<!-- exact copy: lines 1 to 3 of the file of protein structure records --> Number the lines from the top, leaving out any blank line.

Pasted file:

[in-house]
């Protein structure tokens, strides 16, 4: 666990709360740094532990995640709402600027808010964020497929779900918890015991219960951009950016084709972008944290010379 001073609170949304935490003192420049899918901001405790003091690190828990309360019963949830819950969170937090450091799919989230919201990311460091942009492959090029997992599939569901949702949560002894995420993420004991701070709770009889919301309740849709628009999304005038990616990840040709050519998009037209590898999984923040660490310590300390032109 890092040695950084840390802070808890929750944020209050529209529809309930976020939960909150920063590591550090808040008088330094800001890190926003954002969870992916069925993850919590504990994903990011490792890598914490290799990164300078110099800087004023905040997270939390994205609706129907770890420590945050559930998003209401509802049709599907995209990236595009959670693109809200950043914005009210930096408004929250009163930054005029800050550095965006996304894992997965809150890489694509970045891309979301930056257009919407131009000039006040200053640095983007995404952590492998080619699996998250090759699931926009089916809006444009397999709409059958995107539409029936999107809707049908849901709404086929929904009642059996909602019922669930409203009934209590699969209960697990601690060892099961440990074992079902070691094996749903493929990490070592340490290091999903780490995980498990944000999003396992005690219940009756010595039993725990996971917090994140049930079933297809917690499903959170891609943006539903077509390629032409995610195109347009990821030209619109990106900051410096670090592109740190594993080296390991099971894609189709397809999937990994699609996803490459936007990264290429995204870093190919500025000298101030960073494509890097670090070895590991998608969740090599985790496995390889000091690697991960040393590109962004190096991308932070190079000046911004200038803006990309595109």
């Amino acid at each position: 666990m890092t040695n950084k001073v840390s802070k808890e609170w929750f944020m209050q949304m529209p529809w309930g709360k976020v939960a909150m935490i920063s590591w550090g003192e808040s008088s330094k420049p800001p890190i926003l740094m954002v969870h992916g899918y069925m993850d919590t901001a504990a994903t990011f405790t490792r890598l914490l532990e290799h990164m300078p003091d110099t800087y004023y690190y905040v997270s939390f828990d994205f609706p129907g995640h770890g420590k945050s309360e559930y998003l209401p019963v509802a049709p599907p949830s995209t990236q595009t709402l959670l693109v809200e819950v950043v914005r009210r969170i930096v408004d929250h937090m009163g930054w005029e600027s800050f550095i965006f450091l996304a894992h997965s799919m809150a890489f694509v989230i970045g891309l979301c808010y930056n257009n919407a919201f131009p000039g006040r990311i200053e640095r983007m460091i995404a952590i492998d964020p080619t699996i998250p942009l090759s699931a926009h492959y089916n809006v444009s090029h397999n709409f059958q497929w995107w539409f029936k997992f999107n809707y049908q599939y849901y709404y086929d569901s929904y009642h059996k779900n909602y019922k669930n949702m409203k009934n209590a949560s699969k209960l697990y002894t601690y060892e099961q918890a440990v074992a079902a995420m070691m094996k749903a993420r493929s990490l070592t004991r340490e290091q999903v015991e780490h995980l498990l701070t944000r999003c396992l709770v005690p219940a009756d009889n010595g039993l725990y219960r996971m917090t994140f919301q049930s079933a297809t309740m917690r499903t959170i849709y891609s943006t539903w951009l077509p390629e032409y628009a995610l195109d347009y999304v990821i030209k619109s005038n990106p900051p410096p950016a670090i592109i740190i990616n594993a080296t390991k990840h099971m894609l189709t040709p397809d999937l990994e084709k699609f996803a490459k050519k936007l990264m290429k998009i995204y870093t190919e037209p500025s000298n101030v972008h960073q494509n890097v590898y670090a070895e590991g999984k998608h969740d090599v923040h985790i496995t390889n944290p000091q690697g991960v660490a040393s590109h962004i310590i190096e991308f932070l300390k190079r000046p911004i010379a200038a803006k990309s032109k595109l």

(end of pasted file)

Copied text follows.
[in-house]
């Protein structure tokens, strides 16, 4: 666990709360740094532990995640709402600027808010964020497929779900918890015991219960951009950016084709972008944290010379 001073609170949304935490003192420049899918901001405790003091690190828990309360019963949830819950969170937090450091799919989230919201990311460091942009492959090029997992599939569901949702949560002894995420993420004991701070709770009889919301309740849709628009999304005038990616990840040709050519998009037209590898999984923040660490310590300390032109 890092040695950084840390802070808890929750944020209050529209529809309930976020939960909150920063590591550090808040008088330094800001890190926003954002969870992916069925993850919590504990994903990011490792890598914490290799990164300078110099800087004023905040997270939390994205609706129907770890420590945050559930998003209401509802049709599907995209990236595009959670693109809200950043914005009210930096408004929250009163930054005029800050550095965006996304894992997965809150890489694509970045891309979301930056257009919407131009000039006040200053640095983007995404952590492998080619699996998250090759699931926009089916809006444009397999709409059958995107539409029936999107809707049908849901709404086929929904009642059996909602019922669930409203009934209590699969209960697990601690060892099961440990074992079902070691094996749903493929990490070592340490290091999903780490995980498990944000999003396992005690219940009756010595039993725990996971917090994140049930079933297809917690499903959170891609943006539903077509390629032409995610195109347009990821030209619109990106900051410096670090592109740190594993080296390991099971894609189709397809999937990994699609996803490459936007990264290429995204870093190919500025000298101030960073494509890097670090070895590991998608969740090599985790496995390889000091690697991960040393590109962004190096991308932070190079000046911004200038803006990309595109």
């Amino acid at each position: 666990m890092t040695n950084k001073v840390s802070k808890e609170w929750f944020m209050q949304m529209p529809w309930g709360k976020v939960a909150m935490i920063s590591w550090g003192e808040s008088s330094k420049p800001p890190i926003l740094m954002v969870h992916g899918y069925m993850d919590t901001a504990a994903t990011f405790t490792r890598l914490l532990e290799h990164m300078p003091d110099t800087y004023y690190y905040v997270s939390f828990d994205f609706p129907g995640h770890g420590k945050s309360e559930y998003l209401p019963v509802a049709p599907p949830s995209t990236q595009t709402l959670l693109v809200e819950v950043v914005r009210r969170i930096v408004d929250h937090m009163g930054w005029e600027s800050f550095i965006f450091l996304a894992h997965s799919m809150a890489f694509v989230i970045g891309l979301c808010y930056n257009n919407a919201f131009p000039g006040r990311i200053e640095r983007m460091i995404a952590i492998d964020p080619t699996i998250p942009l090759s699931a926009h492959y089916n809006v444009s090029h397999n709409f059958q497929w995107w539409f029936k997992f999107n809707y049908q599939y849901y709404y086929d569901s929904y009642h059996k779900n909602y019922k669930n949702m409203k009934n209590a949560s699969k209960l697990y002894t601690y060892e099961q918890a440990v074992a079902a995420m070691m094996k749903a993420r493929s990490l070592t004991r340490e290091q999903v015991e780490h995980l498990l701070t944000r999003c396992l709770v005690p219940a009756d009889n010595g039993l725990y219960r996971m917090t994140f919301q049930s079933a297809t309740m917690r499903t959170i849709y891609s943006t539903w951009l077509p390629e032409y628009a995610l195109d347009y999304v990821i030209k619109s005038n990106p900051p410096p950016a670090i592109i740190i990616n594993a080296t390991k990840h099971m894609l189709t040709p397809d999937l990994e084709k699609f996803a490459k050519k936007l990264m290429k998009i995204y870093t190919e037209p500025s000298n101030v972008h960073q494509n890097v590898y670090a070895e590991g999984k998608h969740d090599v923040h985790i496995t390889n944290p000091q690697g991960v660490a040393s590109h962004i310590i190096e991308f932070l300390k190079r000046p911004i010379a200038a803006k990309s032109k595109l």